IMPD’s Huxley guilty on federal charges, still faces state charges as Justice for Jermaine movement continues

Eric Huxley, a sergeant with the Indianapolis Metropolitan Police Department, pleaded guilty in a federal courtroom May 15 to using his police power to deprive civil rights in his brutal attack on Jermaine Vaughn in 2021. Vaughn, wearing an Indy 500 sweatshirt in the police bodycam video of the attack, was speaking loudly on Monument Circle when police approached him in 2021. After handcuffing him, one officer pushes Vaughn and tells him to back up while seemingly pulling forward on his belt, causing them both to fall onto the steps of the monument. Seconds later, Huxley stomps on Vaughn’s face while officers shout at Vaughn, “You’re done! You’re done!”

Huxley was scheduled to appear at the Marion County Community “Justice” Center the next day to begin his state trial for multiple felonies. To draw renewed attention to the struggle for justice for Vaughn, Indy10 Black Lives Matter, PSL Indianapolis, the Black Liberation Party, and Jesse for Indy organized a protest to demand Huxley serve time for his crimes. At least partly in response, Judge Jose Salinas (previous President of the Indianapolis Public Library Board of Trustees), made Huxley’s pretrial remote. Despite this move, the protest continued, receiving local news coverage.

As part of Huxley’s federal guilty plea, he acknowledged that he knew “there was no legitimate law enforcement reason to use hard strikes, including foot strikes, against the head or face of a person who is handcuffed, under effective control by other officers, and physically unable to harm others” when he attacked Vaughn. But Huxley is certainly not the only IMPD officer to illegally attack community members. Robert Lawson was found guilty of state felony charges after punching a child outside Shortridge High School in 2019, and Nathaniel Schauwecker and Jonathan Horlock are awaiting trial after groping and then brutally beating two women who were simply walking to their cars in the vicinity of protests during the 2020 uprising against racism—and those are just the ones who have recently faced criminal charges. There are certainly others.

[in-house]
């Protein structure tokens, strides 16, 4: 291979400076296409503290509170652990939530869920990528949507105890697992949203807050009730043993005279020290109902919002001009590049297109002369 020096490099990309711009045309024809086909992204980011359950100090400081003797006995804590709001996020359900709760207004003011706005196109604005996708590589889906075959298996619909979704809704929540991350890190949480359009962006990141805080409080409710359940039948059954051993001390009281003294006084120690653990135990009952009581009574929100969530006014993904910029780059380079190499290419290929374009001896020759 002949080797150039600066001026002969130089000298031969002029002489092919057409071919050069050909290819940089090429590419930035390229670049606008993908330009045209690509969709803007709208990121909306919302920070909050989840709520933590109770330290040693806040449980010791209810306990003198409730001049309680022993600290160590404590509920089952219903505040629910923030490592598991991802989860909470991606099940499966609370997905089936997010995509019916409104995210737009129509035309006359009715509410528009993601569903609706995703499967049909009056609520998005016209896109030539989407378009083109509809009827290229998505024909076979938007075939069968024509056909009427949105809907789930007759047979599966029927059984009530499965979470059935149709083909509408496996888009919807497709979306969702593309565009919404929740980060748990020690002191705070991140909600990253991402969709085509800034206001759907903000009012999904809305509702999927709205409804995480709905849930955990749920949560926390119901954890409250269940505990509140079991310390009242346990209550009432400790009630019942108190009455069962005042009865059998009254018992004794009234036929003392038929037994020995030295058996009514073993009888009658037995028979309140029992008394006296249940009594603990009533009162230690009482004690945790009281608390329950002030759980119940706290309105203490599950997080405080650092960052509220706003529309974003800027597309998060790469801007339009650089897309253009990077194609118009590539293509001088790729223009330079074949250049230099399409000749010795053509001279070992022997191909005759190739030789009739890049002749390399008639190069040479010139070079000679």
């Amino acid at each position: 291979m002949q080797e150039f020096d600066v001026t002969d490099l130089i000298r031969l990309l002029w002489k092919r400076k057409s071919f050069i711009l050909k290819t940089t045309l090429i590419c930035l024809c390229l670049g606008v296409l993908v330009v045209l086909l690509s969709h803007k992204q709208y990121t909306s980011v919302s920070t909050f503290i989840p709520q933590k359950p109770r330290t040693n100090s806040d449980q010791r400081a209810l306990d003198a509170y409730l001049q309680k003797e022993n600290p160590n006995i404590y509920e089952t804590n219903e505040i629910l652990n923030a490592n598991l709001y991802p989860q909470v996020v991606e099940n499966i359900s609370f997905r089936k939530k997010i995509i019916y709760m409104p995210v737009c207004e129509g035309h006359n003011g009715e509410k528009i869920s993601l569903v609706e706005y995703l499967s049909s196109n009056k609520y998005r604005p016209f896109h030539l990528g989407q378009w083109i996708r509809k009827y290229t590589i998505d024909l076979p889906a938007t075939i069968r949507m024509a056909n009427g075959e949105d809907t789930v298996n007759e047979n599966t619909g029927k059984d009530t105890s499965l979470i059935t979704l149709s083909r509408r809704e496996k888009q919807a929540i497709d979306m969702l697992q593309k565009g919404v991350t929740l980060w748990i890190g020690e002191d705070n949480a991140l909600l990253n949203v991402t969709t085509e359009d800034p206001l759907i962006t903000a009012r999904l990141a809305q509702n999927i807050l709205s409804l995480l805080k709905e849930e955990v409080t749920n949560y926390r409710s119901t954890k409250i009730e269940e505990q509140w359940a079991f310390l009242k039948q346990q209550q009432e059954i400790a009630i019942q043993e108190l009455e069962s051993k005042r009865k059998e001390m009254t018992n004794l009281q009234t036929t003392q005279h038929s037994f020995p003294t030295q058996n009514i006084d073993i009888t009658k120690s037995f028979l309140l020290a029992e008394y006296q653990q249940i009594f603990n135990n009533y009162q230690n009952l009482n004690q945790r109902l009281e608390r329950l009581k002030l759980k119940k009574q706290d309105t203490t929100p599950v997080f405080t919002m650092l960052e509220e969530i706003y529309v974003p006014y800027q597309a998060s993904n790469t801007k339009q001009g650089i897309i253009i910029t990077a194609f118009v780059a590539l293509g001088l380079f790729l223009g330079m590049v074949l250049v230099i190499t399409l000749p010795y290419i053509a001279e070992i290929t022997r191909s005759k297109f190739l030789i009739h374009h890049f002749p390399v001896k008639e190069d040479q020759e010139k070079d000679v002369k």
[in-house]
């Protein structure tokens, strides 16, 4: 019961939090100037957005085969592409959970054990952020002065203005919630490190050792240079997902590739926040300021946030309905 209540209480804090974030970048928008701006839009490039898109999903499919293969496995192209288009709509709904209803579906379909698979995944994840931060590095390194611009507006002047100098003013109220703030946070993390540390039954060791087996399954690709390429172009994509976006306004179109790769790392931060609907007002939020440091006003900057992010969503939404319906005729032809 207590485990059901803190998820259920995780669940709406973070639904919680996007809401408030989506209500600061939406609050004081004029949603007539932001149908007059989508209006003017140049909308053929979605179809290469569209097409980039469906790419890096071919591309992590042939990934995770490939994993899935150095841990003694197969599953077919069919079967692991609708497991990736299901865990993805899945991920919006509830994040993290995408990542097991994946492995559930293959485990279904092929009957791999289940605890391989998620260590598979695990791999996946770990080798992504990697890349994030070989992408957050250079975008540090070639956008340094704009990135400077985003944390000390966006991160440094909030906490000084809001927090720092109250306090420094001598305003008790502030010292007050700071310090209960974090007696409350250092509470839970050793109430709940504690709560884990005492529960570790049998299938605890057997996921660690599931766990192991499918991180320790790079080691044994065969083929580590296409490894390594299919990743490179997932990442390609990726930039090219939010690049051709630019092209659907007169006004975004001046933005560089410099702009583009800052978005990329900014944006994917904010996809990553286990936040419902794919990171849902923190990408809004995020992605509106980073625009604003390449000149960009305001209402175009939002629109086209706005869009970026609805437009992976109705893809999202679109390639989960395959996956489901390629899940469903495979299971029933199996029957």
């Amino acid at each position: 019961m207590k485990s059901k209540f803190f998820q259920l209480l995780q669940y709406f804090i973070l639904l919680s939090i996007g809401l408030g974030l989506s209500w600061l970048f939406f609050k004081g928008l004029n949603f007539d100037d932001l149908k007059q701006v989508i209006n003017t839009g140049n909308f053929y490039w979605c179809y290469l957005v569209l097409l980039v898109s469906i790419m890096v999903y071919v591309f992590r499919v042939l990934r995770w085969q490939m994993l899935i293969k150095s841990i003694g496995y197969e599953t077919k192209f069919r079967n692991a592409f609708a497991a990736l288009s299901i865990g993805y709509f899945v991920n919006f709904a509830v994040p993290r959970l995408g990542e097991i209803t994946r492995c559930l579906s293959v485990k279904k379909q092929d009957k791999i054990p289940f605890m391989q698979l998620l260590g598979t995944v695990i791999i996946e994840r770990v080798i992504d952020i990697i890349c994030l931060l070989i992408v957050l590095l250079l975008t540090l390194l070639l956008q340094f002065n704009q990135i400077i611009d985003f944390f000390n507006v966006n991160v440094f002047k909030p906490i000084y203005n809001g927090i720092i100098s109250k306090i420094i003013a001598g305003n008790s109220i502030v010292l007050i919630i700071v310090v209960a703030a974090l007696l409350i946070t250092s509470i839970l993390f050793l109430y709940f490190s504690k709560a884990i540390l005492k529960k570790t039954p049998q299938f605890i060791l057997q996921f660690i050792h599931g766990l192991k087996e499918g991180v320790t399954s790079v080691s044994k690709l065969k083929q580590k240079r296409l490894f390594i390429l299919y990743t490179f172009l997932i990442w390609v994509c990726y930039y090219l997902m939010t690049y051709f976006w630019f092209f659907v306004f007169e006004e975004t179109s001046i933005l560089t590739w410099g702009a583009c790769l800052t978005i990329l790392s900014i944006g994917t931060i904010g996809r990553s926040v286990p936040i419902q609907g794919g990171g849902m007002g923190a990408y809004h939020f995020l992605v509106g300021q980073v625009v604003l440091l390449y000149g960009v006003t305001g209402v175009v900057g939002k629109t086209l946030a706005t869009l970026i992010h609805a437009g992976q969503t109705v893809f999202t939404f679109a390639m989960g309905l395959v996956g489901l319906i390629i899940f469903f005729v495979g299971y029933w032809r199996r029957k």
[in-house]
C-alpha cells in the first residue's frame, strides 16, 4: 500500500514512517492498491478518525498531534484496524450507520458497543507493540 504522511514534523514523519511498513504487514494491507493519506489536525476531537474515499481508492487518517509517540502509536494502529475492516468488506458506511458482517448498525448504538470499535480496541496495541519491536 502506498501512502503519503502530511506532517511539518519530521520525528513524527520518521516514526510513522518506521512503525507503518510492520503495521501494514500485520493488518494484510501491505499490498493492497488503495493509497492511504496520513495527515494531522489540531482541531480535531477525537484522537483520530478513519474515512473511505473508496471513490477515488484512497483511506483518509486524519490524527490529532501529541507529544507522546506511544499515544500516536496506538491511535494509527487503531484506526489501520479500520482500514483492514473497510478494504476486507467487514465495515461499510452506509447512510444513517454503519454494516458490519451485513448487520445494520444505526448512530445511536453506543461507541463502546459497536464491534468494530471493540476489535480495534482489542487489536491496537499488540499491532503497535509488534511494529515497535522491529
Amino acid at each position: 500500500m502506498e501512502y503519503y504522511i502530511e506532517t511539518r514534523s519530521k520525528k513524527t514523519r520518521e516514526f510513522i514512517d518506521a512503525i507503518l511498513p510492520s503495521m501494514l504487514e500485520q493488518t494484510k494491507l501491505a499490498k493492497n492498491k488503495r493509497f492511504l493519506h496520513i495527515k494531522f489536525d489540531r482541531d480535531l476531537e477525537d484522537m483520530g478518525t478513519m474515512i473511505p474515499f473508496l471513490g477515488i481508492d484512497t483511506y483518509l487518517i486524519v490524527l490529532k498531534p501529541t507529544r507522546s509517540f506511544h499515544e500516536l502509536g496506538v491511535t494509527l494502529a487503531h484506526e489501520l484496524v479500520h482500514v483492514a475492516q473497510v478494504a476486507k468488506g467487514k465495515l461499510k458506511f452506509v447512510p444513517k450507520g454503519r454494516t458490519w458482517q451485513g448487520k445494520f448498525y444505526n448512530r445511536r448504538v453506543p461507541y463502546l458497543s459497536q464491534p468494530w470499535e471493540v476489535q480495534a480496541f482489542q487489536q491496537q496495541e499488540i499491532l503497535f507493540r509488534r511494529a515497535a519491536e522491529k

Indiana state law defines “terrorism” as “the unlawful use of force or violence or the unlawful threat of force or violence to intimidate or coerce … all or part of the civilian population” (Indiana Code 35-31.5-2-329). It is not hyperbole to argue that the pattern of behavior by IMPD officers to violently intimidate civilians constitutes terrorism—the existing capitalist law says it is! IMPD terrorizes the people of Indianapolis to protect capitalism, the rule of society by the owning class, and to enforce their racist and patriarchal system of control. This is not an abstract argument or hypothetical. This is the reality of patrons of the public library have outrageously been subjected to heavily armed police by a faction of the library board in an attempt to suppress public engagement in the governance of a public institution.

Trials of terrorist cops like Eric Huxley are rare. Only a handful of IMPD officers have ever been indicted for the crimes they commit against the community, and their trials are always carefully constructed to portray these crimes as aberrant actions by rogue cops, and charges are usually less severe than those thrown at the public. But in reality, these crimes are committed daily by officers as a routine part of their job. The owning class does not like to punish its loyal foot soldiers. Only committed struggle from the community spanning several years has forced prosecutors to pursue these charges.

While we welcome the charges and convictions when they happen, this alone will not address the root issues driving police violence and the War on Black America. It is only through committed struggle that we can move past a system where police terrorize people for speaking loudly in public, sleeping in their grandmother’s driveway, or experiencing a mental health crisis. Replacing police with participatory public safety that engages the community instead of attacking them is a necessary step toward a better world!

Featured photo: Protesters gather outside of the Community “Justice” Center on May 16. Credit: Indianapolis Liberator.